Use of Tasers carries no more risk than other methods

Two recent studies from the US National Institute of Justice (NIJ) found that the use of less-lethal technologies, including conducted energy devices (CEDs) such as Tasers, mean fewer injuries for police officers and suspects alike and that there is no medical evidence that Tasers raise the risk of death more than any other method used to subdue suspects.

Jul 28, 2011
By Paul Jacques
Deputy Chief Constable Alex Franklin-Smith

Two recent studies from the US National Institute of Justice (NIJ) found that the use of less-lethal technologies, including conducted energy devices (CEDs) such as Tasers, mean fewer injuries for police officers and suspects alike and that there is no medical evidence that Tasers raise the risk of death more than any other method used to subdue suspects.

The first study, Police Use of Force, Tasers and Other Less-Lethal Weapons, looked at injuries that occur to police officers and citizens during ‘use-of-force’ arrests.

The study says that most applications of force are minimal, with officers using their hands, arms or bodies to push or pull against a suspect to gain control.

“Officers are also trained to use various other force techniques and weapons to overcome resistance. These include less-lethal weapons such as pepper spray, batons or CEDs such as Tasers. They can also use firearms to defend themselves or others against threats of death or serious bodily injuries,” the study highlighted.

This study found that when officers used force, injury rates to citizens ranged from 17 to 64 per cent, depending on the agency, while officer injury rates ranged from ten to 20 per cent. Most injuries involved minor bruises, strains and abrasions.

The study’s most significant finding is that, while results were not uniform across all agencies, the use of pepper spray and CEDs can significantly reduce injuries to suspects and the use of CEDs can decrease injuries to officers.

“When police in a democracy use force and injury results, concern about police abuse arises, lawsuits often follow and the reputation of the police is threatened. Injuries also cost money in medical bills for indigent suspects, workers’ compensation claims for injured officers or damages paid out in legal settlements or judgments,” adds the report.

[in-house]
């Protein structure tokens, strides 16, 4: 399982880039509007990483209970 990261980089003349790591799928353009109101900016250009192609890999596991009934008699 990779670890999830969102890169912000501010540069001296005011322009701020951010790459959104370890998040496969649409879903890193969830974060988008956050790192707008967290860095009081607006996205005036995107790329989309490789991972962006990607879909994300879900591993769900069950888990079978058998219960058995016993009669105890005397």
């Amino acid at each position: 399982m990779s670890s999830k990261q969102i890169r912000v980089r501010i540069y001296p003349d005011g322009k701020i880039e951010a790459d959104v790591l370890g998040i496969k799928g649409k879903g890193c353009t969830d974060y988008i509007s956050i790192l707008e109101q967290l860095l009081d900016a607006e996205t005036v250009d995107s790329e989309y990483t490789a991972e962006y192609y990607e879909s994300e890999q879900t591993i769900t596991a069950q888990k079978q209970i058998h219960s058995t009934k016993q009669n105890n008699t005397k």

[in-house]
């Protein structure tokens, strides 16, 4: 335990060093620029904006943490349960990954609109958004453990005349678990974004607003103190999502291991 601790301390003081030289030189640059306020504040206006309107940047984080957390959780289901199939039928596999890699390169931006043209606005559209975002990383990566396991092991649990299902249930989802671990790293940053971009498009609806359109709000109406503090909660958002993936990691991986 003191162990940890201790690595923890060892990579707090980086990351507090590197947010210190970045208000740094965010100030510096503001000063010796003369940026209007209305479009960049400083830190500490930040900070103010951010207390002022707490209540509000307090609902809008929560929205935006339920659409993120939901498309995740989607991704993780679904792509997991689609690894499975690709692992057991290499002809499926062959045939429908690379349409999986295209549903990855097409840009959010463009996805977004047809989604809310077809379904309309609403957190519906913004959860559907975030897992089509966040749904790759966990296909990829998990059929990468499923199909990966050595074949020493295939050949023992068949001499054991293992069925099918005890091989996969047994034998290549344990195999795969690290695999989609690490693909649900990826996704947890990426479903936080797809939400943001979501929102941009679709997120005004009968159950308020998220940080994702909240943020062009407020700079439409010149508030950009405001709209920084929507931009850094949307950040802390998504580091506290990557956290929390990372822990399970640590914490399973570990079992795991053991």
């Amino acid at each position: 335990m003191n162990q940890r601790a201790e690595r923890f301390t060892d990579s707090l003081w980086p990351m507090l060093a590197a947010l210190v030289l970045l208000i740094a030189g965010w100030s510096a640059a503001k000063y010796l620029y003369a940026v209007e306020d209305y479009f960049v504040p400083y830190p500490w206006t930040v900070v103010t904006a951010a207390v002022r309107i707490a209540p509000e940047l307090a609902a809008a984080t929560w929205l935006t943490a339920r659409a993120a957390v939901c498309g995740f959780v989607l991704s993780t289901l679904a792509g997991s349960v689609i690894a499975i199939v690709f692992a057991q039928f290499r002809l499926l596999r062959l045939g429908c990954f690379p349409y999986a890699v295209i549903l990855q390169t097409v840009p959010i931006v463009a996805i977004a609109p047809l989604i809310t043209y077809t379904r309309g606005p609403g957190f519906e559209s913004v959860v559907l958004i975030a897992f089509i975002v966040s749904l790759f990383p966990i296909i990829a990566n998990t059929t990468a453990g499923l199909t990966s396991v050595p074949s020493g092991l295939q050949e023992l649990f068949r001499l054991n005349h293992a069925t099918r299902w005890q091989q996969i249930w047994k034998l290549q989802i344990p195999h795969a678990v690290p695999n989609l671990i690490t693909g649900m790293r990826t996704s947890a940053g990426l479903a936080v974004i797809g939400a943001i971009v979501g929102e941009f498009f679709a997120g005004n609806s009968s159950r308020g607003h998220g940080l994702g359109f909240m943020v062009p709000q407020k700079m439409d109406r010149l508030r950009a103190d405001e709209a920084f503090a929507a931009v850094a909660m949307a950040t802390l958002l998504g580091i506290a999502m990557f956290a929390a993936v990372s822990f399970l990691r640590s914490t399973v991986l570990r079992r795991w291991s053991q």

No significant risk
The other report, Study of Deaths Following Electro Muscular Disruption, was conducted by a panel of medical experts who examined why individuals died after exposure to an ECD during encounters with police officers. It found that ECDs do not pose a significant risk for induced cardiac dysrhythmia in humans when deployed reasonably and that these devices are as safe, or safer, than other means of subduing suspects.

However, the researchers noted that good policies and training were required for officers to evaluate the age, size, sex, apparent physical capabilities and health concerns of a suspect before using a CED. In addition, the study said that policies and training should prohibit CED use in the presence of flammable liquids or in circumstances where falling would pose unreasonable risks to the suspect, such as in elevated areas or adjacent to traffic. Policies and training should also address the use of CEDs on suspects who are handcuffed or otherwise restrained and should either prohibit their use outright or limit them to clearly-defined, aggravated circumstances.
“The findings from these two multi-year NIJ studies contribute greatly to the significant body of independent research and analysis concerning the safety of Taser electronic control devices,” commented Steve Tuttle, vice-president of communications for Taser International.

The use of Tasers by police forces in England and Wales was approved by the Home Office in 2004.

Nationally in England and Wales, Tasers have been used 8,599 times between April 2004 and March 2010 and in that period the weapons were fired 2,185 times, according to the most recent Home Office figures.

The Metropolitan Police Service has fired them the most times, discharging Tasers on 401 occasions, while Warwickshire and City of London Police each fired them just once.
Before being authorised for use by police forces in England and Wales, every ‘less-lethal weapon’ must undergo testing by the Home Office Scientific Development Branch,
In the US, CEDs have been purchased by more than 12,000 law enforcement agencies and as of last spring, approximatel

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